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Eur J Biochem. 2002 Feb;269(3):833-41.

Domain organization, folding and stability of bacteriophage T4 fibritin, a segmented coiled-coil protein.

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Shemyakin-Ovchinnikov Institute of Bioorganic Chemistry, Moscow, Russia.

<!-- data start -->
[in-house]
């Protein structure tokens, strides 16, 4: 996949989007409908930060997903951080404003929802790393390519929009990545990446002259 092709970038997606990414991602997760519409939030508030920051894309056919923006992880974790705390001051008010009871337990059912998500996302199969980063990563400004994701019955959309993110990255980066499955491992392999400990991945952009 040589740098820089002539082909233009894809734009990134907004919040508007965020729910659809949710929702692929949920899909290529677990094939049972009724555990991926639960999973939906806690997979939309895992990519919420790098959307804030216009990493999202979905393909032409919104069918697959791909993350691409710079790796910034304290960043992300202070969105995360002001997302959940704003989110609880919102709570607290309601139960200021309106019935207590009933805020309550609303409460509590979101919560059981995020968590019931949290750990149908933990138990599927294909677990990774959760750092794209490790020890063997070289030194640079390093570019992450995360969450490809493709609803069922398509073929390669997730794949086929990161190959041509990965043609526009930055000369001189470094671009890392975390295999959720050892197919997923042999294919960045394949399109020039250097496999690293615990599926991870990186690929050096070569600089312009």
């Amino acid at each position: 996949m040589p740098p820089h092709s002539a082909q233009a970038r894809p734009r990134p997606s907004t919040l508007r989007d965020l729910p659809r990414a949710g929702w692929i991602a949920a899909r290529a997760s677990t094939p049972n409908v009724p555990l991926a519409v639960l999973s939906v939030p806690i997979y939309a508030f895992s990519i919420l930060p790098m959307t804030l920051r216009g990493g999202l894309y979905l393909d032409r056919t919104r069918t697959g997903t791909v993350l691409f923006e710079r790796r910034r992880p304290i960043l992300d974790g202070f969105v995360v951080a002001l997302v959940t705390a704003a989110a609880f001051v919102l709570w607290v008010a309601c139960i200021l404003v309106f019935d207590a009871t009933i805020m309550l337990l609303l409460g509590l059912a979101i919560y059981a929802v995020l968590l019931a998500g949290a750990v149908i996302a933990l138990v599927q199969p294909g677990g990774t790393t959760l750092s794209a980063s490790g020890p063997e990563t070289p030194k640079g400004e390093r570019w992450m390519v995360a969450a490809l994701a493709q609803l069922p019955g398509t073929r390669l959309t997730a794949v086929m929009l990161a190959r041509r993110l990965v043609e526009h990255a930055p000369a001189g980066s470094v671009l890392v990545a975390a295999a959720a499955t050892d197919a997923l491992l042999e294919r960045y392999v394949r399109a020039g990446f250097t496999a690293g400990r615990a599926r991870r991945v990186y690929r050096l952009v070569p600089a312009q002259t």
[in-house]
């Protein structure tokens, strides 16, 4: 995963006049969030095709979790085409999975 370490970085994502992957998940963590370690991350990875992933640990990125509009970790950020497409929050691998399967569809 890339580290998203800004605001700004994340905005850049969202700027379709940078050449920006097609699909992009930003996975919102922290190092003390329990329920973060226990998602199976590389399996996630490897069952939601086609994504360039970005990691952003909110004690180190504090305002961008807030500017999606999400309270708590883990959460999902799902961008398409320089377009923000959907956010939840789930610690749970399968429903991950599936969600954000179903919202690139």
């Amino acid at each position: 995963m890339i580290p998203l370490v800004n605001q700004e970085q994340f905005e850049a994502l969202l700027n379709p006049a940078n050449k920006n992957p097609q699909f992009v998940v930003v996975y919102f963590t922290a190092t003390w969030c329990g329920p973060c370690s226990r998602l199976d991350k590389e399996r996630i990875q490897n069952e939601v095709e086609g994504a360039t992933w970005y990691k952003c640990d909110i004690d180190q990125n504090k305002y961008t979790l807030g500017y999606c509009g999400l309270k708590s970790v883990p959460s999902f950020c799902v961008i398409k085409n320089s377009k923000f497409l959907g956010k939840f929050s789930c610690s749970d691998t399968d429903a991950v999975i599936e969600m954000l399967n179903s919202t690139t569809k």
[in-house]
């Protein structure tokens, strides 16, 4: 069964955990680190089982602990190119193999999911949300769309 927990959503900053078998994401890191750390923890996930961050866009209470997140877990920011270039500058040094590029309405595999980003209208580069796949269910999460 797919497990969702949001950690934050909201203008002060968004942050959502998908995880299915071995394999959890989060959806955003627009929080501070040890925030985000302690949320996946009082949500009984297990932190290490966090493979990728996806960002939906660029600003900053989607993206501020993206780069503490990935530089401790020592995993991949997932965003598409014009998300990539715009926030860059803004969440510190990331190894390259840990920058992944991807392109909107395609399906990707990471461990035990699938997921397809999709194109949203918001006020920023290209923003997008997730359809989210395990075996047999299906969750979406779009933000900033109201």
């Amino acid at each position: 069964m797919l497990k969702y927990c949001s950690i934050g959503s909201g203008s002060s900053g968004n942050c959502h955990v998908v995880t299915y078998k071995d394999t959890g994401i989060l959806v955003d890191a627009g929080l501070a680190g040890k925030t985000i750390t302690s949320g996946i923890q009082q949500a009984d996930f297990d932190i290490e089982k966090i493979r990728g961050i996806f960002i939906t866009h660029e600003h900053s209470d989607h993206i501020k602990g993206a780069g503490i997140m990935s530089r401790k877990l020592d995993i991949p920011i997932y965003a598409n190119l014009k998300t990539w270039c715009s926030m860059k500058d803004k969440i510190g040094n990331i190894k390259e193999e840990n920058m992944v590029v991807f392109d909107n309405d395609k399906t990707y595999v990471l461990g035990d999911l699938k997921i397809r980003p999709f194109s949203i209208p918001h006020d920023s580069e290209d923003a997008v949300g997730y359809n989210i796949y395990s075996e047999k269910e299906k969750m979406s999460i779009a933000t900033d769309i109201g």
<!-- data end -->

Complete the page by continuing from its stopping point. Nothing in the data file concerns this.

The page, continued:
Fibritin is a segmented coiled-coil homotrimer of the 486-residue product of phage T4 gene wac. This protein attaches to a phage particle by the N-terminal region and forms fibrous whiskers of 530 A, which perform a chaperone function during virus assembly. The short C-terminal region has a beta-annulus-like structure. We engineered a set of fibritin deletion mutants sequentially truncated from the N-termini, and the mutants were studied by differential scanning calorimetry (DSC) and CD measurements. The analysis of DSC curves indicates that full-length fibritin exhibits three thermal-heat-absorption peaks centred at 321 K (Delta H=1390 kJ x mol trimer(-1)), at 336 K (Delta H=7600 kJ x mol trimer(-1)), and at 345 K (Delta H=515 kJ x mol trimer(-1)). These transitions were assigned to the N-terminal, segmented coiled-coil, and C-terminal functional domains, respectively. The coiled-coil region, containing 13 segments, melts co-operatively as a single domain with a mean enthalpy Delta Hres=21 kJ x mol residue(-1). The ratio of Delta HVH/Delta Hcal for the coiled-coil part of the 120-, 182-, 258- and 281-residue per monomer mutants, truncated from the N-termini, and for full-length fibritin are 0.91, 0.88, 0.42, 0.39, and 0.13, respectively. This gives an indication of the decrease of the 'all-or-none' character of the transition with increasing protein size. The deletion of the 12-residue-long loop in the 120-residue fibritin increases the thermal stability of the coiled-coil region. According to CD data, full-length fibritin and all the mutants truncated from the N-termini refold properly after heat denaturation. In contrast, fibritin XN, which is deleted for the C-terminal domain, forms aggregates inside the cell. The XN protein can be partially refolded by dilution from urea and does not refold after heat denaturation. These results confirm that the C-terminal domain is essential for correct fibritin assembly both in vivo and in vitro and acts as a foldon.

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